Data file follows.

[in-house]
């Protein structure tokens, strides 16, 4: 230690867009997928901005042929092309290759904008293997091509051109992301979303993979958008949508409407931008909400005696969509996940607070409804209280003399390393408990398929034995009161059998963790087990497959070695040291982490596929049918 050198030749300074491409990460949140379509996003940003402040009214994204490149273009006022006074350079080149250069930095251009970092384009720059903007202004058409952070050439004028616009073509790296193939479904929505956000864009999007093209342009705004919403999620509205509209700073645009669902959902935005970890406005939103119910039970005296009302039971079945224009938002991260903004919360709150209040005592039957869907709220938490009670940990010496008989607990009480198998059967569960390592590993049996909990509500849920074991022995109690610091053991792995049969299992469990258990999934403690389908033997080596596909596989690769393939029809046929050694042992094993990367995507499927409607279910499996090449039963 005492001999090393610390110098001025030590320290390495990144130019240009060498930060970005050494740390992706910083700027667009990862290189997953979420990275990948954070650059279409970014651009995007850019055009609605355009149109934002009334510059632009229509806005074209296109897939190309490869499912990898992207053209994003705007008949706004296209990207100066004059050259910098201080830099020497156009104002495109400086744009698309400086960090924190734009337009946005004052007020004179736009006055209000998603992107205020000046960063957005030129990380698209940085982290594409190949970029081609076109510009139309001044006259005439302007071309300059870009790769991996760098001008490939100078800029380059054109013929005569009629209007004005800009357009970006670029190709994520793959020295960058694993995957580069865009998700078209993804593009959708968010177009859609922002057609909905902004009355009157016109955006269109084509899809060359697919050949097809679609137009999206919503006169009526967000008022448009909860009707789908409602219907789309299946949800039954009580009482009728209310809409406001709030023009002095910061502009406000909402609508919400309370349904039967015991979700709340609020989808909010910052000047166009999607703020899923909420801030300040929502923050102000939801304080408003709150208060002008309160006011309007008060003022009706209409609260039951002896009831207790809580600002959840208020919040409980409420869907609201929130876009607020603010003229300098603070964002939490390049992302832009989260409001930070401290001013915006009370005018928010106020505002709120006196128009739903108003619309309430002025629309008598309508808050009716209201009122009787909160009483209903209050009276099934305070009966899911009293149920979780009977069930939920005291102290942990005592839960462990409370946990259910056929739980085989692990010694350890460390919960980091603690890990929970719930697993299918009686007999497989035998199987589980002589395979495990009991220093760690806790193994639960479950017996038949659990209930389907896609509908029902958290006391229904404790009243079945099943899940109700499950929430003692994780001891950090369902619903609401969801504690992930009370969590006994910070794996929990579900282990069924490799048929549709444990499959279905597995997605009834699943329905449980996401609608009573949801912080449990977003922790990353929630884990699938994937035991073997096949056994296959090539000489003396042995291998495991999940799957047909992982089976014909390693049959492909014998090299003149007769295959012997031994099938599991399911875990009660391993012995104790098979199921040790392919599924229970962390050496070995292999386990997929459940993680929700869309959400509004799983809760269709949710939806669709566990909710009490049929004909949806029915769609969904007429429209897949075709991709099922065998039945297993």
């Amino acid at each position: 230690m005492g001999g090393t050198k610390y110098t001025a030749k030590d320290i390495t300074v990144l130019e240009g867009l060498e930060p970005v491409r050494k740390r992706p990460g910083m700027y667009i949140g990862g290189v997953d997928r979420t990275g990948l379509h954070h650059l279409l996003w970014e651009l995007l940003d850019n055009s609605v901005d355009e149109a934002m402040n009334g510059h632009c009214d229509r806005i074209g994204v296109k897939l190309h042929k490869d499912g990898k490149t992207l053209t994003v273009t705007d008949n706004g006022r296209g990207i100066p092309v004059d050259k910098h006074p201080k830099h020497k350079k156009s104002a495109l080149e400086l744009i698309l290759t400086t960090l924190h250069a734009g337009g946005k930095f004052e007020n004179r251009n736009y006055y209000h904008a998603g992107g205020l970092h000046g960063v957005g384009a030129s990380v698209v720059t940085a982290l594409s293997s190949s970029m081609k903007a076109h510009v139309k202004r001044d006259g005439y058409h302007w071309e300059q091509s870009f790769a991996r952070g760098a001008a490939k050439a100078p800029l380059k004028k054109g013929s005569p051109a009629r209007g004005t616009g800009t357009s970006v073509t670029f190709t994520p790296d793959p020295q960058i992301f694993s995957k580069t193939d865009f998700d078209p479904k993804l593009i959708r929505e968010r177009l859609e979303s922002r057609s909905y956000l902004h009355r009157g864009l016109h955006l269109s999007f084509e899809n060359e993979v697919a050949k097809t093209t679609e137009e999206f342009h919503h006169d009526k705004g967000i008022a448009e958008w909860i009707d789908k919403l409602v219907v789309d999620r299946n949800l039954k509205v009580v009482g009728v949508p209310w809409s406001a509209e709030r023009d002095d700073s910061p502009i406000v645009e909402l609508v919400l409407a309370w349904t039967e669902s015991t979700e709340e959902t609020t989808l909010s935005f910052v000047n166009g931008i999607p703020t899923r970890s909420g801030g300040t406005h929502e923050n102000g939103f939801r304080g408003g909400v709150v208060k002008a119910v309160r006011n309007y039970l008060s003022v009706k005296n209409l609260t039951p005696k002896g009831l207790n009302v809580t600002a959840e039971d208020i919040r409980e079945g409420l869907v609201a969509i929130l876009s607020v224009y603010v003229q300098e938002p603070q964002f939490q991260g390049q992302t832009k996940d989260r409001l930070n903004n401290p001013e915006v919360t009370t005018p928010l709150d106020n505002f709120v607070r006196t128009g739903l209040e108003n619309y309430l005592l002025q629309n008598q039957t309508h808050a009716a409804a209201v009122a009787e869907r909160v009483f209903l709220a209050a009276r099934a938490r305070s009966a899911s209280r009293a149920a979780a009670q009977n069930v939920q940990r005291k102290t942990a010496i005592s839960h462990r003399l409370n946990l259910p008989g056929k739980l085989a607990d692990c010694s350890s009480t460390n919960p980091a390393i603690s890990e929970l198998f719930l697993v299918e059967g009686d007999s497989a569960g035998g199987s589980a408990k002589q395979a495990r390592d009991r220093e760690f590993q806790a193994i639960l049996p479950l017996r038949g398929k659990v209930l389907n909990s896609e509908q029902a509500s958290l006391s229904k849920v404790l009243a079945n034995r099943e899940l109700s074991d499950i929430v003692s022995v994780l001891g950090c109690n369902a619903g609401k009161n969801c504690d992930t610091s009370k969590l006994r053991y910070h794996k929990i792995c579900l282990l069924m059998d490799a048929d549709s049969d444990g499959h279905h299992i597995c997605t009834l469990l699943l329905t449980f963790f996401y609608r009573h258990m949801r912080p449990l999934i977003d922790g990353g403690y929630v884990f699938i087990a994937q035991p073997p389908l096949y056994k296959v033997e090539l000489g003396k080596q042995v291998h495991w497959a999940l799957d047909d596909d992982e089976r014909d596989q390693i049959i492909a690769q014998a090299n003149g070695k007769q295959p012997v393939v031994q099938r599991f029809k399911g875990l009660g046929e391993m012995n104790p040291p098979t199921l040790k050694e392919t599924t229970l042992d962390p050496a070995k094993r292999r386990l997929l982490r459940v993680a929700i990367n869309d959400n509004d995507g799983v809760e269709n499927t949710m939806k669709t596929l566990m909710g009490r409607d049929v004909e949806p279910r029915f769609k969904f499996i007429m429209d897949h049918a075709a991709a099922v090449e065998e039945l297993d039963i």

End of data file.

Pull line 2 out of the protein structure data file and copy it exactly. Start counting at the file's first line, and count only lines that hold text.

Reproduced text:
């Protein structure tokens, strides 16, 4: 230690867009997928901005042929092309290759904008293997091509051109992301979303993979958008949508409407931008909400005696969509996940607070409804209280003399390393408990398929034995009161059998963790087990497959070695040291982490596929049918 050198030749300074491409990460949140379509996003940003402040009214994204490149273009006022006074350079080149250069930095251009970092384009720059903007202004058409952070050439004028616009073509790296193939479904929505956000864009999007093209342009705004919403999620509205509209700073645009669902959902935005970890406005939103119910039970005296009302039971079945224009938002991260903004919360709150209040005592039957869907709220938490009670940990010496008989607990009480198998059967569960390592590993049996909990509500849920074991022995109690610091053991792995049969299992469990258990999934403690389908033997080596596909596989690769393939029809046929050694042992094993990367995507499927409607279910499996090449039963 005492001999090393610390110098001025030590320290390495990144130019240009060498930060970005050494740390992706910083700027667009990862290189997953979420990275990948954070650059279409970014651009995007850019055009609605355009149109934002009334510059632009229509806005074209296109897939190309490869499912990898992207053209994003705007008949706004296209990207100066004059050259910098201080830099020497156009104002495109400086744009698309400086960090924190734009337009946005004052007020004179736009006055209000998603992107205020000046960063957005030129990380698209940085982290594409190949970029081609076109510009139309001044006259005439302007071309300059870009790769991996760098001008490939100078800029380059054109013929005569009629209007004005800009357009970006670029190709994520793959020295960058694993995957580069865009998700078209993804593009959708968010177009859609922002057609909905902004009355009157016109955006269109084509899809060359697919050949097809679609137009999206919503006169009526967000008022448009909860009707789908409602219907789309299946949800039954009580009482009728209310809409406001709030023009002095910061502009406000909402609508919400309370349904039967015991979700709340609020989808909010910052000047166009999607703020899923909420801030300040929502923050102000939801304080408003709150208060002008309160006011309007008060003022009706209409609260039951002896009831207790809580600002959840208020919040409980409420869907609201929130876009607020603010003229300098603070964002939490390049992302832009989260409001930070401290001013915006009370005018928010106020505002709120006196128009739903108003619309309430002025629309008598309508808050009716209201009122009787909160009483209903209050009276099934305070009966899911009293149920979780009977069930939920005291102290942990005592839960462990409370946990259910056929739980085989692990010694350890460390919960980091603690890990929970719930697993299918009686007999497989035998199987589980002589395979495990009991220093760690806790193994639960479950017996038949659990209930389907896609509908029902958290006391229904404790009243079945099943899940109700499950929430003692994780001891950090369902619903609401969801504690992930009370969590006994910070794996929990579900282990069924490799048929549709444990499959279905597995997605009834699943329905449980996401609608009573949801912080449990977003922790990353929630884990699938994937035991073997096949056994296959090539000489003396042995291998495991999940799957047909992982089976014909390693049959492909014998090299003149007769295959012997031994099938599991399911875990009660391993012995104790098979199921040790392919599924229970962390050496070995292999386990997929459940993680929700869309959400509004799983809760269709949710939806669709566990909710009490049929004909949806029915769609969904007429429209897949075709991709099922065998039945297993």